It's easy peasy** -- I promise. Just go to your craft closet, choose your paper and play!

Sigh. I heard you. You don't have a craft closet. Fine. Here's the beautiful part about making Valentines. It doesn't matter. Grab a magazine, wrapping paper, the newspaper, a grocery sack. You can be creative with anything. And, once you have your heart all ready, write from the heart.

Happy weekend, peeps! I hope it's filled with love.

*I made this one for myself. Because I'm cute like that.
** Is peasy a word? And, if so, how do you spell it?

Wednesday, February 8, 2017

The Rule of Three: Nevertheless, She Persisted

Senate Majority Leader Mitch McConnell has been in politics a long time, so it's no surprise that he delivered a powerful statement when shutting Sen. Elizabeth Warren down Tuesday night. 

He followed the magical rule of three:


McConnell made other comments leading up to this literary triumvirate. However, the power was here, and -- most specifically -- in the final sentence. "Nevertheless, she persisted."

He didn't intend to give the opposition a rallying cry. He didn't intend to shine a spotlight on Coretta Scott King's letter. And he certainly didn't intend to give me a post. 

Nevertheless, he delivered. 

Tuesday, February 7, 2017

Creativity Tips: Creative Rewards Create Results

When I was a chubby little girl, mom would now and then suggest that we go on a diet together -- the idea being, it's easier to diet with a partner. So, we'd buddy up, eat right, and lose a few pounds.

Then, as a reward, we'd go out and get an ice cream sundae.

Mom was absolutely right about the partner part. Her reward approach? Maybe not the best.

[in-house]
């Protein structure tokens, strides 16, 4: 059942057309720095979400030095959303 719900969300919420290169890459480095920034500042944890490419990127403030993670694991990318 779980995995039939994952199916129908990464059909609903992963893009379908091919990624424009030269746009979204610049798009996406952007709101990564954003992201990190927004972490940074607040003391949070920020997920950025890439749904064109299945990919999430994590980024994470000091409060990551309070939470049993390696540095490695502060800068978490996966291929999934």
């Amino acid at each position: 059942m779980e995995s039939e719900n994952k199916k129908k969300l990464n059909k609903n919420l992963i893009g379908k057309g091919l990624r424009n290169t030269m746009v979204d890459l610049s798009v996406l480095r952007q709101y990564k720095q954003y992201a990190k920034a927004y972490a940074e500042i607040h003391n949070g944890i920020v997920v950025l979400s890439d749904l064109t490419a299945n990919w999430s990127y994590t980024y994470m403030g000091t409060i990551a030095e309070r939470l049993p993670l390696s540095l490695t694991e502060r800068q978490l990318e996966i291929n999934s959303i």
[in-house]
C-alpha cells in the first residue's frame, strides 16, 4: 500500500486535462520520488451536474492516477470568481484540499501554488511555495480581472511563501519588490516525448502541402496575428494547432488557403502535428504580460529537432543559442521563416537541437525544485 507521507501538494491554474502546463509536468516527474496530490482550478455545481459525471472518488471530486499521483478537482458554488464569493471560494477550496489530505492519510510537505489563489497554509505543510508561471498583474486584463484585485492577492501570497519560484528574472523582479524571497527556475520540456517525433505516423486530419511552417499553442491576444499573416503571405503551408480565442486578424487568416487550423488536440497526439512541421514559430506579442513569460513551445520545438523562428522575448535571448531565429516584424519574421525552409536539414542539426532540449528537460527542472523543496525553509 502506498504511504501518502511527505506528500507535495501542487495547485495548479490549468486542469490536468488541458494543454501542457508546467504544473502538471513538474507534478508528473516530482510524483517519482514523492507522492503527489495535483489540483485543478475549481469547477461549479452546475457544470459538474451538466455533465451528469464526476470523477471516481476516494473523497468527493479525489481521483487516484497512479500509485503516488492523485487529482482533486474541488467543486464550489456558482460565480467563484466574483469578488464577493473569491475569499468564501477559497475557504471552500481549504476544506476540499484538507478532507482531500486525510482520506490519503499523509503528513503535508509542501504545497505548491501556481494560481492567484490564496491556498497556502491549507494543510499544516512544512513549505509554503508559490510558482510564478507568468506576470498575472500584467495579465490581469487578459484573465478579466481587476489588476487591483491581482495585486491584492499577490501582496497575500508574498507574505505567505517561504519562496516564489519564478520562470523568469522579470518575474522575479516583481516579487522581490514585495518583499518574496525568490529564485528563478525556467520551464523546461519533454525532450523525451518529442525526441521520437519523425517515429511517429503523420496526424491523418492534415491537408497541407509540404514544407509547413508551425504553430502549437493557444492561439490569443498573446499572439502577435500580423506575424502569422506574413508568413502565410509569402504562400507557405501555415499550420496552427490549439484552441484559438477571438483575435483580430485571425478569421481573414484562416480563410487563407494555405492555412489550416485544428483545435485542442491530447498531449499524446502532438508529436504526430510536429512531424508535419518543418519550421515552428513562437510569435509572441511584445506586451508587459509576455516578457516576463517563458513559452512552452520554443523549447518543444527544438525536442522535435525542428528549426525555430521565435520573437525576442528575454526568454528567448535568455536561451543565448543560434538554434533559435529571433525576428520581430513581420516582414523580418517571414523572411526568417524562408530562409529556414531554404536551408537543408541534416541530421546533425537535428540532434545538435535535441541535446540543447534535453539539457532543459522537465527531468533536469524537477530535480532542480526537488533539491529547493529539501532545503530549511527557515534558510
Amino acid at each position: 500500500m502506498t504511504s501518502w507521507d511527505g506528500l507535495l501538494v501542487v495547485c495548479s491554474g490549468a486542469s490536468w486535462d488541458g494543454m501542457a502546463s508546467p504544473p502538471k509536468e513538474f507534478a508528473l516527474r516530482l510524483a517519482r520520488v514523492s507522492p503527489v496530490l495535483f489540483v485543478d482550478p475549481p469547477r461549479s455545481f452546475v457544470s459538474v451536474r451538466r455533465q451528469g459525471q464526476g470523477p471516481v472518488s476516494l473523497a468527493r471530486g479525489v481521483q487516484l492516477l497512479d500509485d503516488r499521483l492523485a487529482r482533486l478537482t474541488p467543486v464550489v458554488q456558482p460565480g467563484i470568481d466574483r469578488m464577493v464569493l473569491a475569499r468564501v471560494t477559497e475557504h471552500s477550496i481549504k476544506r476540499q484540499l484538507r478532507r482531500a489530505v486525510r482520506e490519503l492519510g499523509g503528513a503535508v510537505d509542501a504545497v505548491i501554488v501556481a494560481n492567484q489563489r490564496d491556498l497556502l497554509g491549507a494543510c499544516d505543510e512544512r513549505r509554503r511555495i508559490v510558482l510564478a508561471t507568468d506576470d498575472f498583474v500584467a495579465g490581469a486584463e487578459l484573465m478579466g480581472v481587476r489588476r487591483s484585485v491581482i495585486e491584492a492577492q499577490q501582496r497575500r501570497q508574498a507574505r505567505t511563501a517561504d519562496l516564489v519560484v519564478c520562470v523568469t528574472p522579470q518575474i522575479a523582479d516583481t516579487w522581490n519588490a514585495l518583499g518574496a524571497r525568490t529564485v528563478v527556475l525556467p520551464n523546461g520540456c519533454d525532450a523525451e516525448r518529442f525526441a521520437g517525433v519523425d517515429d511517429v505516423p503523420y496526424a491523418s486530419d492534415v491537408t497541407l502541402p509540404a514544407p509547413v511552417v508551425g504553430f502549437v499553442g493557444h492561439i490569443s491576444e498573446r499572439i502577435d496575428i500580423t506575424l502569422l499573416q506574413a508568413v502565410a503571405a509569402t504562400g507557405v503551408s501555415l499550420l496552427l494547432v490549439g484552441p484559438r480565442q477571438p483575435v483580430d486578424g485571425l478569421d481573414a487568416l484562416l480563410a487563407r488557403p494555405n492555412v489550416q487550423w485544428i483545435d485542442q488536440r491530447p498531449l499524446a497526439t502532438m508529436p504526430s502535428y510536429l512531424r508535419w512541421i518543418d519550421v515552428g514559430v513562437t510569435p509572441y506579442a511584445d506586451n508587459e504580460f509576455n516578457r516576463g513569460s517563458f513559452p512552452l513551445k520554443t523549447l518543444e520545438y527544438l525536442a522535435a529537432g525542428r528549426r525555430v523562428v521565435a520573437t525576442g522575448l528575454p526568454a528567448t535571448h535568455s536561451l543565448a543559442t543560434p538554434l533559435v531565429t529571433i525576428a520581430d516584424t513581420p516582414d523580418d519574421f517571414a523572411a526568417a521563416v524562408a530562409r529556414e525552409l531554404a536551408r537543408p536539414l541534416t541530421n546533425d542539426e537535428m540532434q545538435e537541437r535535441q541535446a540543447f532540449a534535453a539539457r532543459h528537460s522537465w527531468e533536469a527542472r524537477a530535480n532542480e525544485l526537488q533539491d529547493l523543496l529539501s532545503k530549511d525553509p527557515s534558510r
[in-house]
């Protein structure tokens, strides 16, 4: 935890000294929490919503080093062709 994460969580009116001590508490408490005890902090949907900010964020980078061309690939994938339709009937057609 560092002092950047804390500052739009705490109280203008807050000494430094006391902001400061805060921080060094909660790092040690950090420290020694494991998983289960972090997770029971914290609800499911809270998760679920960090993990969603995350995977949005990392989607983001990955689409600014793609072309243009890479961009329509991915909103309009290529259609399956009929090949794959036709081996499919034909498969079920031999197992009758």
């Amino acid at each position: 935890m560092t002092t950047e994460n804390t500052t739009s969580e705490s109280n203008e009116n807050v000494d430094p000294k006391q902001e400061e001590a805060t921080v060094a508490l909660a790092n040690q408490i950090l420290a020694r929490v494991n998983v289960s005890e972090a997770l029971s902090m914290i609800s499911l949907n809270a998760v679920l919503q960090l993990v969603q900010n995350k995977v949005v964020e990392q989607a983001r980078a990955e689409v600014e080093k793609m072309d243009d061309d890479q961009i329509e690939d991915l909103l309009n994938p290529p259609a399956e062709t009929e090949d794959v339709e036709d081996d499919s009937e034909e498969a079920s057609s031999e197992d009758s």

Let me share my new take on using rewards to support healthy habits -- what's working for me and Tom might work for you! Or, it might give you an idea ... 

Tom and I started the year determined to exercise every day. There's really no reason why we can't. He's retired. I work at home. Our schedules are flexible enough to accommodate daily exercise. And yet ...

To get over our inertia, we agreed on a creative reward system: We'd use a daily journal to track every mile on the treadmill, bike or walks. We'd give ourselves mileage points for exercise classes -- 2 miles for every circuit class I take, 1.5 miles for every yoga class. Then, at the end of the month, we'd add up our collective miles; look at a map; choose a site within the circumference of our mileage that we had never seen before; and go see it!

This past weekend, we put the reward plan into action. After adding up our January miles, we decided to visit the Walter Cronkite Memorial in St. Joseph, Mo., at Missouri Western State University.

It was fabulous -- and I'll post more about the visit, probably later this week, because getting out of town is a real creative boost for me. For now, full disclosure: I have not exercised every day this year. Almost, but not quite. On the other hand, Tom has exercised every single day this year. Every single day.

At home or at work, with spouses, colleagues or kids -- the right reward works wonders. And that's the way it is ...